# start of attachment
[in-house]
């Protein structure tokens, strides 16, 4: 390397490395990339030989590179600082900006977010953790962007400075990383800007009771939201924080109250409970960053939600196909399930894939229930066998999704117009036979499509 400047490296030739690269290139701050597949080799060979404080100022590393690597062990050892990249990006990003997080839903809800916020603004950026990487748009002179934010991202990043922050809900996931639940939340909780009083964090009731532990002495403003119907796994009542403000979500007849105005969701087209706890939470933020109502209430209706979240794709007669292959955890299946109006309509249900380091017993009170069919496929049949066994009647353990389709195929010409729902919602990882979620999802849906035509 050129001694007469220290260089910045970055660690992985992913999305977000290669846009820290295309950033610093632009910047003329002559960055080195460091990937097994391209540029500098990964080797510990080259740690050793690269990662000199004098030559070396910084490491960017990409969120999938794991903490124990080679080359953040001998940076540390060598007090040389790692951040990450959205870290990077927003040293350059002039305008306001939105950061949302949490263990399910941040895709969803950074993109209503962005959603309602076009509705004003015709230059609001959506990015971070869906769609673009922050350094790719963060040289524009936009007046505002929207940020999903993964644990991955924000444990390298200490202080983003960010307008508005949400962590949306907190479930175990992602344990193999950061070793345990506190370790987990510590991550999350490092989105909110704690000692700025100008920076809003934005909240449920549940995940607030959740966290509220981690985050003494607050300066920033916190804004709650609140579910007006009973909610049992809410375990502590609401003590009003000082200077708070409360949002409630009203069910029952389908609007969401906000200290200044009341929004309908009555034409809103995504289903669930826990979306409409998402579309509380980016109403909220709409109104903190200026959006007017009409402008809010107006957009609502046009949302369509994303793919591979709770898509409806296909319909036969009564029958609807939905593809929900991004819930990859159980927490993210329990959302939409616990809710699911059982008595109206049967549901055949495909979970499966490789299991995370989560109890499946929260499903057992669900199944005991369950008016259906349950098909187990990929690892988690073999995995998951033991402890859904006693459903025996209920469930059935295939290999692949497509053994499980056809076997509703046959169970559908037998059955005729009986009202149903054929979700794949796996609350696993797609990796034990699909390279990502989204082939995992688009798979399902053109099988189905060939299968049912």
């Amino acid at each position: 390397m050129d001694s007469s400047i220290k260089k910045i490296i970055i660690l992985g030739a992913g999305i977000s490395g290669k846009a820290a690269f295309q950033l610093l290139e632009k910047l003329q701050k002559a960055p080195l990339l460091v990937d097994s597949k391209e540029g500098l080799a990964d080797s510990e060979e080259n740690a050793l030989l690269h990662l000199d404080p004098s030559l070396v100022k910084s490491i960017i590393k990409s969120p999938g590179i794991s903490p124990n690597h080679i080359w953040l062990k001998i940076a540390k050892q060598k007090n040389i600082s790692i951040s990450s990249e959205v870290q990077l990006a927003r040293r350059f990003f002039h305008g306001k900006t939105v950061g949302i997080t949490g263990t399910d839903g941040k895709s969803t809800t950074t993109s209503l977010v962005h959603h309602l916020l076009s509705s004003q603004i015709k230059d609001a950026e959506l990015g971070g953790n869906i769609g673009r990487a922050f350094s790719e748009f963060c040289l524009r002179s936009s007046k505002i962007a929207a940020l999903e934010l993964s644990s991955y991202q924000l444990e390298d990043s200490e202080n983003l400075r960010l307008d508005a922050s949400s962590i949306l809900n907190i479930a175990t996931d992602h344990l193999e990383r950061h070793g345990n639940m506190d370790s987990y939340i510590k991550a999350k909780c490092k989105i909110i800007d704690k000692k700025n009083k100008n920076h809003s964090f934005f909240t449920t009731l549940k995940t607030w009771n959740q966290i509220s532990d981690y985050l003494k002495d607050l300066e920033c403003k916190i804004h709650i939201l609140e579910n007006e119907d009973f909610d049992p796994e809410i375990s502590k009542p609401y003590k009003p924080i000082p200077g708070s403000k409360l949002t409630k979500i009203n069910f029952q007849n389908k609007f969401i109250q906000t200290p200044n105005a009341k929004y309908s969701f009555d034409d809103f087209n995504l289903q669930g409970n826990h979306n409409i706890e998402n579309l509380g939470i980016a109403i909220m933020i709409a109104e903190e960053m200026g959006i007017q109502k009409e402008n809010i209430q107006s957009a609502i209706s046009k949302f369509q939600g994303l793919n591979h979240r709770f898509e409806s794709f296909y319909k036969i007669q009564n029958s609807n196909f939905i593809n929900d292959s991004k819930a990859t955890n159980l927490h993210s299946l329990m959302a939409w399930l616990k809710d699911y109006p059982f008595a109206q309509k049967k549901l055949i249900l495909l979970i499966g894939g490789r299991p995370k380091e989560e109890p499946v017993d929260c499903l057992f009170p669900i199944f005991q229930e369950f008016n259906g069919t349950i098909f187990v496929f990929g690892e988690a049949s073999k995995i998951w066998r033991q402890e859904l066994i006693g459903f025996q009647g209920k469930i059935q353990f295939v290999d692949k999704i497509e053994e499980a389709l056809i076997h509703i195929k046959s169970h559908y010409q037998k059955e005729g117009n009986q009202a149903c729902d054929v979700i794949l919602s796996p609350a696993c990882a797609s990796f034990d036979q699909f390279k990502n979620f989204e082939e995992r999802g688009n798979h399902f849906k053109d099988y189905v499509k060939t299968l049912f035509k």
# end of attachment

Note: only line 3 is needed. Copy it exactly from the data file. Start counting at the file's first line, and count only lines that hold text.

């Amino acid at each position: 390397m050129d001694s007469s400047i220290k260089k910045i490296i970055i660690l992985g030739a992913g999305i977000s490395g290669k846009a820290a690269f295309q950033l610093l290139e632009k910047l003329q701050k002559a960055p080195l990339l460091v990937d097994s597949k391209e540029g500098l080799a990964d080797s510990e060979e080259n740690a050793l030989l690269h990662l000199d404080p004098s030559l070396v100022k910084s490491i960017i590393k990409s969120p999938g590179i794991s903490p124990n690597h080679i080359w953040l062990k001998i940076a540390k050892q060598k007090n040389i600082s790692i951040s990450s990249e959205v870290q990077l990006a927003r040293r350059f990003f002039h305008g306001k900006t939105v950061g949302i997080t949490g263990t399910d839903g941040k895709s969803t809800t950074t993109s209503l977010v962005h959603h309602l916020l076009s509705s004003q603004i015709k230059d609001a950026e959506l990015g971070g953790n869906i769609g673009r990487a922050f350094s790719e748009f963060c040289l524009r002179s936009s007046k505002i962007a929207a940020l999903e934010l993964s644990s991955y991202q924000l444990e390298d990043s200490e202080n983003l400075r960010l307008d508005a922050s949400s962590i949306l809900n907190i479930a175990t996931d992602h344990l193999e990383r950061h070793g345990n639940m506190d370790s987990y939340i510590k991550a999350k909780c490092k989105i909110i800007d704690k000692k700025n009083k100008n920076h809003s964090f934005f909240t449920t009731l549940k995940t607030w009771n959740q966290i509220s532990d981690y985050l003494k002495d607050l300066e920033c403003k916190i804004h709650i939201l609140e579910n007006e119907d009973f909610d049992p796994e809410i375990s502590k009542p609401y003590k009003p924080i000082p200077g708070s403000k409360l949002t409630k979500i009203n069910f029952q007849n389908k609007f969401i109250q906000t200290p200044n105005a009341k929004y309908s969701f009555d034409d809103f087209n995504l289903q669930g409970n826990h979306n409409i706890e998402n579309l509380g939470i980016a109403i909220m933020i709409a109104e903190e960053m200026g959006i007017q109502k009409e402008n809010i209430q107006s957009a609502i209706s046009k949302f369509q939600g994303l793919n591979h979240r709770f898509e409806s794709f296909y319909k036969i007669q009564n029958s609807n196909f939905i593809n929900d292959s991004k819930a990859t955890n159980l927490h993210s299946l329990m959302a939409w399930l616990k809710d699911y109006p059982f008595a109206q309509k049967k549901l055949i249900l495909l979970i499966g894939g490789r299991p995370k380091e989560e109890p499946v017993d929260c499903l057992f009170p669900i199944f005991q229930e369950f008016n259906g069919t349950i098909f187990v496929f990929g690892e988690a049949s073999k995995i998951w066998r033991q402890e859904l066994i006693g459903f025996q009647g209920k469930i059935q353990f295939v290999d692949k999704i497509e053994e499980a389709l056809i076997h509703i195929k046959s169970h559908y010409q037998k059955e005729g117009n009986q009202a149903c729902d054929v979700i794949l919602s796996p609350a696993c990882a797609s990796f034990d036979q699909f390279k990502n979620f989204e082939e995992r999802g688009n798979h399902f849906k053109d099988y189905v499509k060939t299968l049912f035509k």